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March 2, 2024

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Former legislative candidate John Ley pleads not guilty in voter fraud case; his lawyer says charges politically motivated

He's accused of providing false voter, candidate information

By , Columbian staff writer
Published:

Former legislative candidate John Ley pleaded not guilty Tuesday in Clark County Superior Court to felony voter fraud charges related to his unsuccessful run for an 18th Legislative District seat in 2022.

Ley is accused of providing false information for voter registration and providing false information on a declaration of candidacy. He appeared in court out of custody on a summons.

Judge Jennifer Snider granted Ley release on his own recognizance, meaning no bail was required.

Vancouver attorney Angus Lee, who is representing Ley, asked for additional time to prepare for trial, which is scheduled for April 29.

“This case is going to have extensive discovery,” Lee told Snider.

Lee has also filed an objection to holding the trial in Clark County and will likely seek a change in venue. However, there was no discussion on that matter Tuesday.

Ley, 68, was one of three Republicans to run for the 18th Legislative District Position 2 seat. Approximately one month before filing to run, Ley changed the address on his voter registration from his Fremont Street home in Camas, which is in the 17th District, to a Battle Ground address in the 18th District.

In a press release Monday, Lee said the charges against his client are politically motivated, adding that Clark County Prosecutor Tony Golik is a Democrat.

“These charges represent a clear case of political, selective and unconstitutional retaliation against an individual participating in the political process,” Lee said in the press release.

According to Lee, there have been three successful prosecutions in Washington under the same statutes Ley is accused of violating, but all three cases were later overturned.

“The absence of such prosecutions historically is no coincidence,” Lee said. “County auditors and prosecutors traditionally let the public assess a candidate’s residency qualifications through the campaign process, preserving democracy by allowing voters to make the ultimate decision.”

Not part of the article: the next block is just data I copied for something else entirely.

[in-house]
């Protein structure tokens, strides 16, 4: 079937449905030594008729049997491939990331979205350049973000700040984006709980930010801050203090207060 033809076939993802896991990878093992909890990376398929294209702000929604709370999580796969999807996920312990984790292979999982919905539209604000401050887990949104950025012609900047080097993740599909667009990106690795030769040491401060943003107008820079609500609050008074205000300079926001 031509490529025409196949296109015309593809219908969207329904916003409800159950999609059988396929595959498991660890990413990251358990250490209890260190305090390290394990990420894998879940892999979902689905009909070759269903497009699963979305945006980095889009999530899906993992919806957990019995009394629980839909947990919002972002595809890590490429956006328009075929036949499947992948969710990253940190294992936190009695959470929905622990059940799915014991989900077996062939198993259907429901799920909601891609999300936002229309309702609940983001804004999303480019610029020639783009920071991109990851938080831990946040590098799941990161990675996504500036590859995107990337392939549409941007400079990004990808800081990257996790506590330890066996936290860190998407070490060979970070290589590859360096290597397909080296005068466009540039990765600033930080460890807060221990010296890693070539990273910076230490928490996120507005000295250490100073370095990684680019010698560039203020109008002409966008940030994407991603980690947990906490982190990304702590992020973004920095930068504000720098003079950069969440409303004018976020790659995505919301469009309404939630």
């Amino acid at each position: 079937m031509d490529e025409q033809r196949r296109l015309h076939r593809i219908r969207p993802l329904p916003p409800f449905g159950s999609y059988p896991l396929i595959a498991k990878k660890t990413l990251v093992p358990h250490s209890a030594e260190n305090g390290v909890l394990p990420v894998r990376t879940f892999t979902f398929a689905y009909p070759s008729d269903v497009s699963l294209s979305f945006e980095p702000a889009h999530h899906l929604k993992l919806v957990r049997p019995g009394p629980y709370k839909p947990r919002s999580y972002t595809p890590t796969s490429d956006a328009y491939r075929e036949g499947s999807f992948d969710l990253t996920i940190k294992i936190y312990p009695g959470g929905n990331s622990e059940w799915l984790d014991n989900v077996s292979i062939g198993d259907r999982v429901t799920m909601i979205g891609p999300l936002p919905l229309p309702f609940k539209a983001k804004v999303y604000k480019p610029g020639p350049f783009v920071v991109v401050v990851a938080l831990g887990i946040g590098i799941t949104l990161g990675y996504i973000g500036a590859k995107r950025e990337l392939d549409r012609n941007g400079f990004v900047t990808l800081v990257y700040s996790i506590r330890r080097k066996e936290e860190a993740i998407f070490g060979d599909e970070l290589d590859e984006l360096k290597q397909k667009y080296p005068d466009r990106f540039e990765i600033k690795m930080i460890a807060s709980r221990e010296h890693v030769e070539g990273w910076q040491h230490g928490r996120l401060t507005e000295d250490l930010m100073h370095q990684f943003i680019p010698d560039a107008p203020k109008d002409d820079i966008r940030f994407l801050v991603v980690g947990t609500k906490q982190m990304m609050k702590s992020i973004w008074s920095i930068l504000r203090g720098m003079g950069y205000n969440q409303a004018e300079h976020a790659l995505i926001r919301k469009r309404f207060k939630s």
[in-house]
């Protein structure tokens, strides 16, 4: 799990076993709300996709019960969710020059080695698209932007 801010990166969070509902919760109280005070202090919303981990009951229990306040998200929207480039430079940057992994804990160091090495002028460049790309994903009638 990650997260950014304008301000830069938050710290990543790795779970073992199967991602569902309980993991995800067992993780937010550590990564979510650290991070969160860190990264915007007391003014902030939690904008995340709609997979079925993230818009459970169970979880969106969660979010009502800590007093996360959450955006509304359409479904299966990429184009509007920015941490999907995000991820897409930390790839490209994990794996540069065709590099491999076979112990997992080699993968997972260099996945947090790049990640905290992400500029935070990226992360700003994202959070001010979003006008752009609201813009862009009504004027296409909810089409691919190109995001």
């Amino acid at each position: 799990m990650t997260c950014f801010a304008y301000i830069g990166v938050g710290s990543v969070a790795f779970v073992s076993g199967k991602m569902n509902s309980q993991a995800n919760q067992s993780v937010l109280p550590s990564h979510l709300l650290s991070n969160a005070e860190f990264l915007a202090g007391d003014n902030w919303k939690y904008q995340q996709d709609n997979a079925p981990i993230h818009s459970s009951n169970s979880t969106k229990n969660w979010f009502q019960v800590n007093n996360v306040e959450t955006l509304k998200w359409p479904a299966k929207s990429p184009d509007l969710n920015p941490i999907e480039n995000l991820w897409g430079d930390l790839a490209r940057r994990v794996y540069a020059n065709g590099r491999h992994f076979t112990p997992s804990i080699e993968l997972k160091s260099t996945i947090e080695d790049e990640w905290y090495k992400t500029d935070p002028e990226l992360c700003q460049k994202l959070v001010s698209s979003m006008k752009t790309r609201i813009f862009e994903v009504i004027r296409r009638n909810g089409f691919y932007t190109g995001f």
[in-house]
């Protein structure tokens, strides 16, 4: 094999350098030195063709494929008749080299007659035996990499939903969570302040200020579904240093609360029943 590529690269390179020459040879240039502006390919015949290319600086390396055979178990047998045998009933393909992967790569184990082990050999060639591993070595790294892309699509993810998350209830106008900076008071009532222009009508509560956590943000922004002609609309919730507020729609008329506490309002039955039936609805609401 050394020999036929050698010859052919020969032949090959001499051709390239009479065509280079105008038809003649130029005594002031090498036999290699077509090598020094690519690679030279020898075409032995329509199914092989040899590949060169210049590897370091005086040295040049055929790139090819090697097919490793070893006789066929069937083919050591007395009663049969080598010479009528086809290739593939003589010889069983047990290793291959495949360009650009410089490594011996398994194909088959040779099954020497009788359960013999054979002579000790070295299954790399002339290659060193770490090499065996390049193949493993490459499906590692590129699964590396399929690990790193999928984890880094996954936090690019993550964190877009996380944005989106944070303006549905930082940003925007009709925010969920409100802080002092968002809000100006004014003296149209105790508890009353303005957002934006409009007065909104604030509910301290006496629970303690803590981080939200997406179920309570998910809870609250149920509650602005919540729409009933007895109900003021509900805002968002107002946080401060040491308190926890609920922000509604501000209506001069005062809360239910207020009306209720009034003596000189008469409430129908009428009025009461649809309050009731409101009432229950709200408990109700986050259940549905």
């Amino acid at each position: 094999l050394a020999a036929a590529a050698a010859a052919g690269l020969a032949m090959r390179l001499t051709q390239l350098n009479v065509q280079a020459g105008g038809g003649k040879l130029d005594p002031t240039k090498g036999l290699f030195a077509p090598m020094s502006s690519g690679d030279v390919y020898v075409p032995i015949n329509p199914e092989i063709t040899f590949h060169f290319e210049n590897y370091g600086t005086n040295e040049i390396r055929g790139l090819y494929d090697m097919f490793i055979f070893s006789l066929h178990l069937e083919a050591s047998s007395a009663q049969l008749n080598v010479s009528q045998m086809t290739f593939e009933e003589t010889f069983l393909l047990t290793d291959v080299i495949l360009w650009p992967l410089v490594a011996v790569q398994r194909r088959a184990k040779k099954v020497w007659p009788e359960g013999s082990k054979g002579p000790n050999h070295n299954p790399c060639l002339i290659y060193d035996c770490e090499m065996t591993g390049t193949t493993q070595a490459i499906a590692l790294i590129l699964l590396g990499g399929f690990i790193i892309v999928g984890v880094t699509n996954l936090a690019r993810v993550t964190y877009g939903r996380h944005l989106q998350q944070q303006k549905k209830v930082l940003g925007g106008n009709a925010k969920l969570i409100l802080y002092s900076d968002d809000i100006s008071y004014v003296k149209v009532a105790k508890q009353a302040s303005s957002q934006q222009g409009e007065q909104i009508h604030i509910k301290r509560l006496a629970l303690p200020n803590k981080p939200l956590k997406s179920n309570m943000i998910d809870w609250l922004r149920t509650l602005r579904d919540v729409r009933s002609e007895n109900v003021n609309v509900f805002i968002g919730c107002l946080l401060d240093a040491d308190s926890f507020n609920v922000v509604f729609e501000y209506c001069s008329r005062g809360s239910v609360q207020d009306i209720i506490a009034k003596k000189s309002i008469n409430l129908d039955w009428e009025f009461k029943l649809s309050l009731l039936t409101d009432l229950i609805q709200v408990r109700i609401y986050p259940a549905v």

The prosecuting attorney’s office filed the allegations Nov. 1 following an investigation by the Clark County Sheriff’s Office. They are considered class C felonies, punishable by a maximum fine of $10,000 or five years in jail.

“Mr. Ley believed he was in compliance with the law, a belief supported by past decisions of the Clark County auditor,” Lee said in the press release. “Proving conscious wrongdoing in such cases is extraordinarily challenging, particularly when the lead detective didn’t seek Ley’s perspective before filing charges. The detective in this case did not even bother to ask Ley any questions or give him a chance to explain why he believed he was lawfully allowed to register where he did.”

Ley was found to be ineligible for the office following a voter registration challenge filed by Vancouver resident Carolyn Crain. County Auditor Greg Kimsey upheld Crain’s challenge, stating Ley “did not state, or otherwise provide evidence, that he resides at the Battle Ground location.”

Prior to the hearing, Ley changed the address on his voter registration again — this time to an apartment on Hazel Dell Avenue, which is also in the 18th District.

Public records show that address is currently listed on Ley’s voter registration. Kimsey confirmed a ballot for the Nov. 8 general election was sent to Ley at the Hazel Dell Avenue address, and that ballot was received and processed.

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